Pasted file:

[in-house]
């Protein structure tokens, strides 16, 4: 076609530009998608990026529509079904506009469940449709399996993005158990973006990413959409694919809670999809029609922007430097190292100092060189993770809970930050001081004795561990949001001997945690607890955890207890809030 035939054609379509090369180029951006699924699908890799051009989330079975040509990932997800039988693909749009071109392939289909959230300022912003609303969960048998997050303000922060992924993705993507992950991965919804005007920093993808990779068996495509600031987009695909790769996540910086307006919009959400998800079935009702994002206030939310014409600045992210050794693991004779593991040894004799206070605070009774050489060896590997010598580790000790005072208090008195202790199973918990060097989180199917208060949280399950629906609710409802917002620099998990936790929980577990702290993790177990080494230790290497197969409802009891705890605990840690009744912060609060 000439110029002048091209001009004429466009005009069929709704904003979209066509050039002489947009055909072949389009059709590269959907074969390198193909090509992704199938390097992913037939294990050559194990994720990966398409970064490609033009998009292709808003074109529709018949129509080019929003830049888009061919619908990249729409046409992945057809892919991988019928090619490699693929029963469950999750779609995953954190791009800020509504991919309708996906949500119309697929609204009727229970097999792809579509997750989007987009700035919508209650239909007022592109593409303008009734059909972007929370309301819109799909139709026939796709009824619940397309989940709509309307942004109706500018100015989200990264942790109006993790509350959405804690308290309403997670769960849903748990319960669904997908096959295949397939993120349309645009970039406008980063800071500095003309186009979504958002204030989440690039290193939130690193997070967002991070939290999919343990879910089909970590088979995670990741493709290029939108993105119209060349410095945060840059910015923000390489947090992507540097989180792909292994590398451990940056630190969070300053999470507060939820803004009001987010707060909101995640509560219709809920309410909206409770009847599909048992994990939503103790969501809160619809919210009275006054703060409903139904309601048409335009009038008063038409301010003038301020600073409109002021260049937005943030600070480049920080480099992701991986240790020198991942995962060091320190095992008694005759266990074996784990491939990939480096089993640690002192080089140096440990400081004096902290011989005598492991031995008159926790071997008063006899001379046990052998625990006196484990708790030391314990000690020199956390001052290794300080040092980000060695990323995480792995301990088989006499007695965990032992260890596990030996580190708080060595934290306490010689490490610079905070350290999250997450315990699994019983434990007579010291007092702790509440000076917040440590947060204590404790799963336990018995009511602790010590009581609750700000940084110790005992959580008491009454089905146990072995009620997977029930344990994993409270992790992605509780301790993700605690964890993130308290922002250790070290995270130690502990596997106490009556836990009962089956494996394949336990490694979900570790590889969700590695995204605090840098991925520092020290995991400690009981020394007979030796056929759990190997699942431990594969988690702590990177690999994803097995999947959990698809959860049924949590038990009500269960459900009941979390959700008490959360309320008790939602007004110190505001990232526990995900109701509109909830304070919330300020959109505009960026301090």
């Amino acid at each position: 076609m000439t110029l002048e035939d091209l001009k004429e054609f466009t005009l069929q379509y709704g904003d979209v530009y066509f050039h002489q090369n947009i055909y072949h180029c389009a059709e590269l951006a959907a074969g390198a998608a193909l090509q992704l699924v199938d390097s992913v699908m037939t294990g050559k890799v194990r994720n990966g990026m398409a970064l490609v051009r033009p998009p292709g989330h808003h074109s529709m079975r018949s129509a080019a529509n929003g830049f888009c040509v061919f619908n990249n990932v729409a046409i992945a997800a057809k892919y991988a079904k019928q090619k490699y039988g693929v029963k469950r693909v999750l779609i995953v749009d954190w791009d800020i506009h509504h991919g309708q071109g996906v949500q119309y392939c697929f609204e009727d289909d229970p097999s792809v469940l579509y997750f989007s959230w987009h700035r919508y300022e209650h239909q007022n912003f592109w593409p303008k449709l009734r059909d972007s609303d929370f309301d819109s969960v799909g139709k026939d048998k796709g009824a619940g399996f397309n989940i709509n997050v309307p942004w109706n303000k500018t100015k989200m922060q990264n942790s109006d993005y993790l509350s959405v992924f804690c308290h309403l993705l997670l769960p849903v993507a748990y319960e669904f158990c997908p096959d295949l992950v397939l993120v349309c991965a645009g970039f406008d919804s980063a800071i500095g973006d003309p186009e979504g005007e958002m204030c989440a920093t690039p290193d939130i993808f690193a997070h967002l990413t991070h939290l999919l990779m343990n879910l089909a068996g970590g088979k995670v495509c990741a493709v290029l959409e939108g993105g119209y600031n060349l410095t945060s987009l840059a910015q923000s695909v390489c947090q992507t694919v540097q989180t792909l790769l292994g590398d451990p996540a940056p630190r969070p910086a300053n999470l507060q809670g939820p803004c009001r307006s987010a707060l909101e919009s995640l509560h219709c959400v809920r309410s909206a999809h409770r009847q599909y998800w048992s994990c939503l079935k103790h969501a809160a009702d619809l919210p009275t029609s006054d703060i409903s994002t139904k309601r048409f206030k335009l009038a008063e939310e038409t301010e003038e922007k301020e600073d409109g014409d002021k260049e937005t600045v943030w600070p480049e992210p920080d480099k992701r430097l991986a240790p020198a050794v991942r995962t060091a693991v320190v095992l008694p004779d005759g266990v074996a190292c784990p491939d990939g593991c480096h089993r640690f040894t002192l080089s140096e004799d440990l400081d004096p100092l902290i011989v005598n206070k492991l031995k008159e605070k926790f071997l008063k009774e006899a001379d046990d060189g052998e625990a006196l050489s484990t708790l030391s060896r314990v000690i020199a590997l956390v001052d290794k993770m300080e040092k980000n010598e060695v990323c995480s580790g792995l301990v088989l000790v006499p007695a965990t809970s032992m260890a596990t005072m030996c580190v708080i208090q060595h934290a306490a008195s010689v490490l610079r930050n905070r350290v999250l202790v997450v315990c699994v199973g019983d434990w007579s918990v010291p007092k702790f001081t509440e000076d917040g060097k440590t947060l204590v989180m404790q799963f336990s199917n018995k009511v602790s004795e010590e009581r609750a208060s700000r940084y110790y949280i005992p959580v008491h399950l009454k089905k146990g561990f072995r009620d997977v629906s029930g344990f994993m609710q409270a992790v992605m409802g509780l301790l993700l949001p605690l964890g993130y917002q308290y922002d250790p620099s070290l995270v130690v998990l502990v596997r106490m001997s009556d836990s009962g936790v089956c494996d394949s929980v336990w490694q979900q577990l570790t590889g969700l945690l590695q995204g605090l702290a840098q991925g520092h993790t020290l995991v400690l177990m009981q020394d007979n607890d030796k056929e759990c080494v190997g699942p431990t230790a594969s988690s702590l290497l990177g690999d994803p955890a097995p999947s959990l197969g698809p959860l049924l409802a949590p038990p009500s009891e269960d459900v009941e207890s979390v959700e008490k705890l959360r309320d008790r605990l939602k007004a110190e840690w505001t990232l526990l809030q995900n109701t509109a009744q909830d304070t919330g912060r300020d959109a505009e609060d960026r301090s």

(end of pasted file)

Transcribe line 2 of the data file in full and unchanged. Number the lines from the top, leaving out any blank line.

């Protein structure tokens, strides 16, 4: 076609530009998608990026529509079904506009469940449709399996993005158990973006990413959409694919809670999809029609922007430097190292100092060189993770809970930050001081004795561990949001001997945690607890955890207890809030 035939054609379509090369180029951006699924699908890799051009989330079975040509990932997800039988693909749009071109392939289909959230300022912003609303969960048998997050303000922060992924993705993507992950991965919804005007920093993808990779068996495509600031987009695909790769996540910086307006919009959400998800079935009702994002206030939310014409600045992210050794693991004779593991040894004799206070605070009774050489060896590997010598580790000790005072208090008195202790199973918990060097989180199917208060949280399950629906609710409802917002620099998990936790929980577990702290993790177990080494230790290497197969409802009891705890605990840690009744912060609060 000439110029002048091209001009004429466009005009069929709704904003979209066509050039002489947009055909072949389009059709590269959907074969390198193909090509992704199938390097992913037939294990050559194990994720990966398409970064490609033009998009292709808003074109529709018949129509080019929003830049888009061919619908990249729409046409992945057809892919991988019928090619490699693929029963469950999750779609995953954190791009800020509504991919309708996906949500119309697929609204009727229970097999792809579509997750989007987009700035919508209650239909007022592109593409303008009734059909972007929370309301819109799909139709026939796709009824619940397309989940709509309307942004109706500018100015989200990264942790109006993790509350959405804690308290309403997670769960849903748990319960669904997908096959295949397939993120349309645009970039406008980063800071500095003309186009979504958002204030989440690039290193939130690193997070967002991070939290999919343990879910089909970590088979995670990741493709290029939108993105119209060349410095945060840059910015923000390489947090992507540097989180792909292994590398451990940056630190969070300053999470507060939820803004009001987010707060909101995640509560219709809920309410909206409770009847599909048992994990939503103790969501809160619809919210009275006054703060409903139904309601048409335009009038008063038409301010003038301020600073409109002021260049937005943030600070480049920080480099992701991986240790020198991942995962060091320190095992008694005759266990074996784990491939990939480096089993640690002192080089140096440990400081004096902290011989005598492991031995008159926790071997008063006899001379046990052998625990006196484990708790030391314990000690020199956390001052290794300080040092980000060695990323995480792995301990088989006499007695965990032992260890596990030996580190708080060595934290306490010689490490610079905070350290999250997450315990699994019983434990007579010291007092702790509440000076917040440590947060204590404790799963336990018995009511602790010590009581609750700000940084110790005992959580008491009454089905146990072995009620997977029930344990994993409270992790992605509780301790993700605690964890993130308290922002250790070290995270130690502990596997106490009556836990009962089956494996394949336990490694979900570790590889969700590695995204605090840098991925520092020290995991400690009981020394007979030796056929759990190997699942431990594969988690702590990177690999994803097995999947959990698809959860049924949590038990009500269960459900009941979390959700008490959360309320008790939602007004110190505001990232526990995900109701509109909830304070919330300020959109505009960026301090």